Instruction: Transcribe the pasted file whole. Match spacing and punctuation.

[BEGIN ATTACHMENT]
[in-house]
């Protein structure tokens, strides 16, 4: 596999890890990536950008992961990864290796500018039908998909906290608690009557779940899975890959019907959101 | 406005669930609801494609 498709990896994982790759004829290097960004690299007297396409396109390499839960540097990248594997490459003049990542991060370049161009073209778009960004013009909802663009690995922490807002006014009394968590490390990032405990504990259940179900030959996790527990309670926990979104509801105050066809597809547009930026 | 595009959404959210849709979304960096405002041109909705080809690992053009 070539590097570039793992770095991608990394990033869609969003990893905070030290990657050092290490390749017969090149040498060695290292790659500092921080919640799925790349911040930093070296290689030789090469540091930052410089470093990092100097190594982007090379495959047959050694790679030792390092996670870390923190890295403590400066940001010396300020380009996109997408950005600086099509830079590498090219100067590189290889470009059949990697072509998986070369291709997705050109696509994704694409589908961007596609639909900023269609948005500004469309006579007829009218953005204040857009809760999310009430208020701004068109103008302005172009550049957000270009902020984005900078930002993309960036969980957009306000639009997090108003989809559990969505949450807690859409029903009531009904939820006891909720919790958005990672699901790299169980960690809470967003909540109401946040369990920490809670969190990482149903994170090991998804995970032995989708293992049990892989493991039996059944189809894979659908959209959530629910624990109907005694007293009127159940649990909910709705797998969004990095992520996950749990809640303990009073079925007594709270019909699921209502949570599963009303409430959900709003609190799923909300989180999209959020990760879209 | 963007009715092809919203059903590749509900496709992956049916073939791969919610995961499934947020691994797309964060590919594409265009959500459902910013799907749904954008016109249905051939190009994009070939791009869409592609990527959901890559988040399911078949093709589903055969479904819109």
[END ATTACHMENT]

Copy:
[in-house]
């Protein structure tokens, strides 16, 4: 596999890890990536950008992961990864290796500018039908998909906290608690009557779940899975890959019907959101 | 406005669930609801494609 498709990896994982790759004829290097960004690299007297396409396109390499839960540097990248594997490459003049990542991060370049161009073209778009960004013009909802663009690995922490807002006014009394968590490390990032405990504990259940179900030959996790527990309670926990979104509801105050066809597809547009930026 | 595009959404959210849709979304960096405002041109909705080809690992053009 070539590097570039793992770095991608990394990033869609969003990893905070030290990657050092290490390749017969090149040498060695290292790659500092921080919640799925790349911040930093070296290689030789090469540091930052410089470093990092100097190594982007090379495959047959050694790679030792390092996670870390923190890295403590400066940001010396300020380009996109997408950005600086099509830079590498090219100067590189290889470009059949990697072509998986070369291709997705050109696509994704694409589908961007596609639909900023269609948005500004469309006579007829009218953005204040857009809760999310009430208020701004068109103008302005172009550049957000270009902020984005900078930002993309960036969980957009306000639009997090108003989809559990969505949450807690859409029903009531009904939820006891909720919790958005990672699901790299169980960690809470967003909540109401946040369990920490809670969190990482149903994170090991998804995970032995989708293992049990892989493991039996059944189809894979659908959209959530629910624990109907005694007293009127159940649990909910709705797998969004990095992520996950749990809640303990009073079925007594709270019909699921209502949570599963009303409430959900709003609190799923909300989180999209959020990760879209 | 963007009715092809919203059903590749509900496709992956049916073939791969919610995961499934947020691994797309964060590919594409265009959500459902910013799907749904954008016109249905051939190009994009070939791009869409592609990527959901890559988040399911078949093709589903055969479904819109």